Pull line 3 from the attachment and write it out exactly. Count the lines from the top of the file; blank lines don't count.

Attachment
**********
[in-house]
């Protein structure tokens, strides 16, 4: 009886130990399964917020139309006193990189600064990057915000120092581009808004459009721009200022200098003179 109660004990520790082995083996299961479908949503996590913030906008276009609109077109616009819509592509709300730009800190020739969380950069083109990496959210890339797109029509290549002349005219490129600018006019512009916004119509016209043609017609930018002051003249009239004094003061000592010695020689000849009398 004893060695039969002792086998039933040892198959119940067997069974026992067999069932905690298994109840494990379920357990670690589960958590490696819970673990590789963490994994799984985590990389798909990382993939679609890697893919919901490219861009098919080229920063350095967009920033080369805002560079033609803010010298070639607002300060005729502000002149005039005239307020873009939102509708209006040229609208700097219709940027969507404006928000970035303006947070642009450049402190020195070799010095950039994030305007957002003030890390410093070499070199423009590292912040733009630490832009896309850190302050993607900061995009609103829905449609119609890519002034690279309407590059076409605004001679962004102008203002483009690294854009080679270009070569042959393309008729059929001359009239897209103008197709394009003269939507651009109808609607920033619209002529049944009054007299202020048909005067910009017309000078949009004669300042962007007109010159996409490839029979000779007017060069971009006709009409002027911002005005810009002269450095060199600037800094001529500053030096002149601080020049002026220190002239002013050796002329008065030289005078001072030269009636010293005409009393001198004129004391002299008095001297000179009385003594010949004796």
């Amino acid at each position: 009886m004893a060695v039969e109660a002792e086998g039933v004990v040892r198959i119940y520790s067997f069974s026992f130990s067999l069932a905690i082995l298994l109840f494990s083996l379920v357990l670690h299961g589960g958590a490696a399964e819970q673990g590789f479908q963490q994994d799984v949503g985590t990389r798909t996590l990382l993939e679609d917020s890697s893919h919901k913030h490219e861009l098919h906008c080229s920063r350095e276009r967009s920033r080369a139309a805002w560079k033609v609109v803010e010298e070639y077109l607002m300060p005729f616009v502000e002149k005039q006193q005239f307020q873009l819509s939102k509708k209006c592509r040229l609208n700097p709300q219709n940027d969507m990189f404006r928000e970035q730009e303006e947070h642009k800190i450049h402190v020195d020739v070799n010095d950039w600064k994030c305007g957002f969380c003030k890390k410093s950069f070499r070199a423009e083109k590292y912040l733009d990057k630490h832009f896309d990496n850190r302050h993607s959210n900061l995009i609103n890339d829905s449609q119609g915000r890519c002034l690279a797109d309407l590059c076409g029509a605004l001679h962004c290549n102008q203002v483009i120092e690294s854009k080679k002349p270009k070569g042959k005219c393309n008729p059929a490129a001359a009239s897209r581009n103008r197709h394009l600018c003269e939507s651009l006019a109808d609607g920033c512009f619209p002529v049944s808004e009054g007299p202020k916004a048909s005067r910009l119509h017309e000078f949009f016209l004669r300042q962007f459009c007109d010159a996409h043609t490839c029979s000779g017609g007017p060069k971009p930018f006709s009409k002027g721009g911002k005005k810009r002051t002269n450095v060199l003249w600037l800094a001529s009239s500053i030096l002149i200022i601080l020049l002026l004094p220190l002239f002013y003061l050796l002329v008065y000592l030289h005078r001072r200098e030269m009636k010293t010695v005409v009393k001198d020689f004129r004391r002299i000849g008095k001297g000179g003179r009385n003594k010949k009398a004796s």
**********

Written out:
């Amino acid at each position: 009886m004893a060695v039969e109660a002792e086998g039933v004990v040892r198959i119940y520790s067997f069974s026992f130990s067999l069932a905690i082995l298994l109840f494990s083996l379920v357990l670690h299961g589960g958590a490696a399964e819970q673990g590789f479908q963490q994994d799984v949503g985590t990389r798909t996590l990382l993939e679609d917020s890697s893919h919901k913030h490219e861009l098919h906008c080229s920063r350095e276009r967009s920033r080369a139309a805002w560079k033609v609109v803010e010298e070639y077109l607002m300060p005729f616009v502000e002149k005039q006193q005239f307020q873009l819509s939102k509708k209006c592509r040229l609208n700097p709300q219709n940027d969507m990189f404006r928000e970035q730009e303006e947070h642009k800190i450049h402190v020195d020739v070799n010095d950039w600064k994030c305007g957002f969380c003030k890390k410093s950069f070499r070199a423009e083109k590292y912040l733009d990057k630490h832009f896309d990496n850190r302050h993607s959210n900061l995009i609103n890339d829905s449609q119609g915000r890519c002034l690279a797109d309407l590059c076409g029509a605004l001679h962004c290549n102008q203002v483009i120092e690294s854009k080679k002349p270009k070569g042959k005219c393309n008729p059929a490129a001359a009239s897209r581009n103008r197709h394009l600018c003269e939507s651009l006019a109808d609607g920033c512009f619209p002529v049944s808004e009054g007299p202020k916004a048909s005067r910009l119509h017309e000078f949009f016209l004669r300042q962007f459009c007109d010159a996409h043609t490839c029979s000779g017609g007017p060069k971009p930018f006709s009409k002027g721009g911002k005005k810009r002051t002269n450095v060199l003249w600037l800094a001529s009239s500053i030096l002149i200022i601080l020049l002026l004094p220190l002239f002013y003061l050796l002329v008065y000592l030289h005078r001072r200098e030269m009636k010293t010695v005409v009393k001198d020689f004129r004391r002299i000849g008095k001297g000179g003179r009385n003594k010949k009398a004796s």